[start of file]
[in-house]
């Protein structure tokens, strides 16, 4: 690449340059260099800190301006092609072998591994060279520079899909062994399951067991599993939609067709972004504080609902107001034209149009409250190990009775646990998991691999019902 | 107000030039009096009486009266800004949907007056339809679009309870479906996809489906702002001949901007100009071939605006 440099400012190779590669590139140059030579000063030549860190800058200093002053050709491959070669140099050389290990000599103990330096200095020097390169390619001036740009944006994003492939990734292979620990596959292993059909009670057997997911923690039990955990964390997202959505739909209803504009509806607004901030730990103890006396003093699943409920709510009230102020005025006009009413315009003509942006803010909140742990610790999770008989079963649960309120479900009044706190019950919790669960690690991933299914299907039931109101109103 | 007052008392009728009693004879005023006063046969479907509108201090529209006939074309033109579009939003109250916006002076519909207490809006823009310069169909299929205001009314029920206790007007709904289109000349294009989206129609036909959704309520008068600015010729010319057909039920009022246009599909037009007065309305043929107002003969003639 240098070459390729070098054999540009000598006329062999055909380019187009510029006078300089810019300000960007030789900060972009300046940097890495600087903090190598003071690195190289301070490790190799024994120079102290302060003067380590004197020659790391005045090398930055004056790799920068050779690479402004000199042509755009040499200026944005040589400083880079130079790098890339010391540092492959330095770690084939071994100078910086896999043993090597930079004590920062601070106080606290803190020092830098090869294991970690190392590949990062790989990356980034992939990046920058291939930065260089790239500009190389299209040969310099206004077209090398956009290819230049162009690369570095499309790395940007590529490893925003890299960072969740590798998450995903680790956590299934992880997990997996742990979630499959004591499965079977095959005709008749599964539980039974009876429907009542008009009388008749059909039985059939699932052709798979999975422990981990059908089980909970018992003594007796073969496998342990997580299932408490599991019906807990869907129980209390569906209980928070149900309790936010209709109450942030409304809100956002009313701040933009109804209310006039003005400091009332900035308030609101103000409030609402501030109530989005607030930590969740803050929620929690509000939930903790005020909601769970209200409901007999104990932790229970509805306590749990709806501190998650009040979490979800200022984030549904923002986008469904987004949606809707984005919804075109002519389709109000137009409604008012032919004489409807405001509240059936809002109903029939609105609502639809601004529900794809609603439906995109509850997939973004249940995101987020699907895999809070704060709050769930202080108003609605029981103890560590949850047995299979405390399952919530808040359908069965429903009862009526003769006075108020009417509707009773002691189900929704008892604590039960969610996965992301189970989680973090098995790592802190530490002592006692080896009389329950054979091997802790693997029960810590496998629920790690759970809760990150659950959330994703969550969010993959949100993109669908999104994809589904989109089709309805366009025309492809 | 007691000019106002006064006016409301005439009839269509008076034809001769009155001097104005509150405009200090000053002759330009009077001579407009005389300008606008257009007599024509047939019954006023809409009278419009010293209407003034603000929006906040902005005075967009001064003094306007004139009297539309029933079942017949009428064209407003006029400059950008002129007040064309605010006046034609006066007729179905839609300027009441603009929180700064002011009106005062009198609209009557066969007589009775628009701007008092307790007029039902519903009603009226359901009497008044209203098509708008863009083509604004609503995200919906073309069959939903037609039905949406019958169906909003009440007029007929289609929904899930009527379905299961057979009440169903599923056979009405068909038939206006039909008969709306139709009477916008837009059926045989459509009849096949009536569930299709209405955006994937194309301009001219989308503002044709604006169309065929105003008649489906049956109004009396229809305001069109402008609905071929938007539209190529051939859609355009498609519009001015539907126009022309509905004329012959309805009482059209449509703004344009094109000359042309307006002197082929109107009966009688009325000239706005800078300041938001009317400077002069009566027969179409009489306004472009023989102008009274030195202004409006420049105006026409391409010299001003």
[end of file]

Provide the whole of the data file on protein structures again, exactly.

[in-house]
């Protein structure tokens, strides 16, 4: 690449340059260099800190301006092609072998591994060279520079899909062994399951067991599993939609067709972004504080609902107001034209149009409250190990009775646990998991691999019902 | 107000030039009096009486009266800004949907007056339809679009309870479906996809489906702002001949901007100009071939605006 440099400012190779590669590139140059030579000063030549860190800058200093002053050709491959070669140099050389290990000599103990330096200095020097390169390619001036740009944006994003492939990734292979620990596959292993059909009670057997997911923690039990955990964390997202959505739909209803504009509806607004901030730990103890006396003093699943409920709510009230102020005025006009009413315009003509942006803010909140742990610790999770008989079963649960309120479900009044706190019950919790669960690690991933299914299907039931109101109103 | 007052008392009728009693004879005023006063046969479907509108201090529209006939074309033109579009939003109250916006002076519909207490809006823009310069169909299929205001009314029920206790007007709904289109000349294009989206129609036909959704309520008068600015010729010319057909039920009022246009599909037009007065309305043929107002003969003639 240098070459390729070098054999540009000598006329062999055909380019187009510029006078300089810019300000960007030789900060972009300046940097890495600087903090190598003071690195190289301070490790190799024994120079102290302060003067380590004197020659790391005045090398930055004056790799920068050779690479402004000199042509755009040499200026944005040589400083880079130079790098890339010391540092492959330095770690084939071994100078910086896999043993090597930079004590920062601070106080606290803190020092830098090869294991970690190392590949990062790989990356980034992939990046920058291939930065260089790239500009190389299209040969310099206004077209090398956009290819230049162009690369570095499309790395940007590529490893925003890299960072969740590798998450995903680790956590299934992880997990997996742990979630499959004591499965079977095959005709008749599964539980039974009876429907009542008009009388008749059909039985059939699932052709798979999975422990981990059908089980909970018992003594007796073969496998342990997580299932408490599991019906807990869907129980209390569906209980928070149900309790936010209709109450942030409304809100956002009313701040933009109804209310006039003005400091009332900035308030609101103000409030609402501030109530989005607030930590969740803050929620929690509000939930903790005020909601769970209200409901007999104990932790229970509805306590749990709806501190998650009040979490979800200022984030549904923002986008469904987004949606809707984005919804075109002519389709109000137009409604008012032919004489409807405001509240059936809002109903029939609105609502639809601004529900794809609603439906995109509850997939973004249940995101987020699907895999809070704060709050769930202080108003609605029981103890560590949850047995299979405390399952919530808040359908069965429903009862009526003769006075108020009417509707009773002691189900929704008892604590039960969610996965992301189970989680973090098995790592802190530490002592006692080896009389329950054979091997802790693997029960810590496998629920790690759970809760990150659950959330994703969550969010993959949100993109669908999104994809589904989109089709309805366009025309492809 | 007691000019106002006064006016409301005439009839269509008076034809001769009155001097104005509150405009200090000053002759330009009077001579407009005389300008606008257009007599024509047939019954006023809409009278419009010293209407003034603000929006906040902005005075967009001064003094306007004139009297539309029933079942017949009428064209407003006029400059950008002129007040064309605010006046034609006066007729179905839609300027009441603009929180700064002011009106005062009198609209009557066969007589009775628009701007008092307790007029039902519903009603009226359901009497008044209203098509708008863009083509604004609503995200919906073309069959939903037609039905949406019958169906909003009440007029007929289609929904899930009527379905299961057979009440169903599923056979009405068909038939206006039909008969709306139709009477916008837009059926045989459509009849096949009536569930299709209405955006994937194309301009001219989308503002044709604006169309065929105003008649489906049956109004009396229809305001069109402008609905071929938007539209190529051939859609355009498609519009001015539907126009022309509905004329012959309805009482059209449509703004344009094109000359042309307006002197082929109107009966009688009325000239706005800078300041938001009317400077002069009566027969179409009489306004472009023989102008009274030195202004409006420049105006026409391409010299001003």